It is not a defense, in a negligence per se action based upon violation of a leash law, that the dog was controlled by some means not enumerated in the ordinance itself. In Garson v. Juarique (1979) 99 Cal.App.3d 769, the court held that when an animal control law requires a particular action, such as keeping a dog on a physical leash, the requirement is not satisfied by taking a similar action, such as keeping a dog under verbal command:
By mentioning only physical restraints, the ordinance demonstrates that only such restraints were thought to provide adequate protection to the public. Psychological restraints, such as commanding a well-behaved and trained dog to sit, were not contemplated as providing adequate protection. As defendant's dog's own conduct makes clear, psychological restraints permit the public's protection to become subject to the vagary of the individual dog. We believe that the ordinance in question was intended to prevent that very situation. We therefore hold that the trial court erred when it concluded that defendant's dog was not "at large" in violation of the statute during the time that it apparently submitted to its master's command to sit on the lawn. On the contrary, the dog was at large as soon as the defendant brought the dog onto his unenclosed front yard without any physical restraints. (Garson v. Juarique (1979) 99 Cal.App.3d 769, 774.)
Dog owners frequently keep their dogs tied to benches, parking meters and other objects. This practice not only may violate local leash laws, but is a state misdemeanor. California Penal Code makes it a misdemeanor to affix any animal to anything unless the animal can reach shelter, food and water:
Local laws also might provide other avenues of liability for dogs that cause injury. For example, a municipal code section might prohibit walking more than a certain number of dogs. Violation of such a provision could constitute negligence per se. For example, here is a section of the Beverly Hills code:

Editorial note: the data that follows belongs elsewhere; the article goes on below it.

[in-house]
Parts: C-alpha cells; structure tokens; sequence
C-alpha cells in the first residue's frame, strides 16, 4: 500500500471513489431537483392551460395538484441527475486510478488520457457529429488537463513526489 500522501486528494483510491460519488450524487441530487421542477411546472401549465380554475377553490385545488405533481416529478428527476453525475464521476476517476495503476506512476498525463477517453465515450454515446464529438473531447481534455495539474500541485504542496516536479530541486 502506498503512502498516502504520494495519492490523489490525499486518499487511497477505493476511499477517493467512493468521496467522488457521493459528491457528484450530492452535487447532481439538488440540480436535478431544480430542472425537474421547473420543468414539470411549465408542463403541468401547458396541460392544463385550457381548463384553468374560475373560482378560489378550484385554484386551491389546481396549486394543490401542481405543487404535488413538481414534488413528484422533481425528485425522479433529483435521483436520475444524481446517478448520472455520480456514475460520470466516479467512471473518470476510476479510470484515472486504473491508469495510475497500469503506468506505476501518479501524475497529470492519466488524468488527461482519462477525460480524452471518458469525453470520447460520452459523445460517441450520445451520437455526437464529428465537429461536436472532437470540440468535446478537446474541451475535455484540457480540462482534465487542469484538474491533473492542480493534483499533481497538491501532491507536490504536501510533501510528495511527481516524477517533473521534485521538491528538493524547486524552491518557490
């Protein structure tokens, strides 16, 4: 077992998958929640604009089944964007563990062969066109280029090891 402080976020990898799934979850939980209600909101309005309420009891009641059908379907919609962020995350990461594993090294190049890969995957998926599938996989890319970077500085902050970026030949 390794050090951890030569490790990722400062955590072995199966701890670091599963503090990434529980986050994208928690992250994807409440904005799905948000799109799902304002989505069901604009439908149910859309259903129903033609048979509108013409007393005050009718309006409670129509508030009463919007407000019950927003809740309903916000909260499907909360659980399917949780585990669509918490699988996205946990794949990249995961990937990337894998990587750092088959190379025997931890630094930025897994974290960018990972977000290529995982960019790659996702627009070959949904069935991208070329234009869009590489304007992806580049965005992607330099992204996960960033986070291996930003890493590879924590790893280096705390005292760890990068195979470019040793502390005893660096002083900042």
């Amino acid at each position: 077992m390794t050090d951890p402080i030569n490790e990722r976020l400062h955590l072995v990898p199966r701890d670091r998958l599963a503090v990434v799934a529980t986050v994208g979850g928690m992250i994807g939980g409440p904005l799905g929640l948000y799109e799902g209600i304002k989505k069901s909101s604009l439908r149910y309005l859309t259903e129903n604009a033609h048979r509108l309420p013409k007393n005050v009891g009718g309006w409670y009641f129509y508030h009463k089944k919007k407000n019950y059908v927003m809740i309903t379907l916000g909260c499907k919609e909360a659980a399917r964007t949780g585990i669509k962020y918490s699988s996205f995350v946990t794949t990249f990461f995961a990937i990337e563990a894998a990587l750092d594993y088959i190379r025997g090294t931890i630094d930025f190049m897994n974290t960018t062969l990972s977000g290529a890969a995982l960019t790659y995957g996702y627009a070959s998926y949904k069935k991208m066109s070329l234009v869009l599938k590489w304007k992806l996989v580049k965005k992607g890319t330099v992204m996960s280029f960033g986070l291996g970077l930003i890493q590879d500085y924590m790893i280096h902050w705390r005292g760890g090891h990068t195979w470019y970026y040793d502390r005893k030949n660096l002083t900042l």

Cities and counties often borrow ordinances from each other. Here is an example from the City of West Hollywood, California:
The doctrines of negligence, comparative negligence, and contributory negligence generally
The law of negligence is extremely complicated and difficult to research. Negligence is a common law doctrine, meaning that it developed through the courts over hundreds of years and in different jurisdictions and countries. It has spouted many related doctrines such as the defenses of comparative negligence and contributory negligence, which are applied daily to new situations. In short, the law of negligence, which includes the cause of action and the defenses thereto, is vast, complicated and changing. Lay persons and attorneys with limited experience are strongly cautioned against evaluating whether any particular incident occurred because of negligence or can be defended successfully under the doctrines related to negligence. For more information about the law of negligence, see Legal Rights of Dog Bite Victims in the USA: Negligence.
Tactical importance of negligence cause of action in a dog bite case
In a dog bite case, it is advisable, as a matter of strategy, to plead negligence in the event that, for reasons unforeseen at the time of pleading, the dog bite statute does not apply. For example, an injury that looks like a bite might turn out to be a scratch, so there would be a failure of proof at trial if only the statute were alleged and the judge were not to allow late amendment of the complaint. For more strategy, see Tips and Tricks for Victims' Attorneys. For a downloadable template of the pleading, see Dog Bite Lawsuit Forms.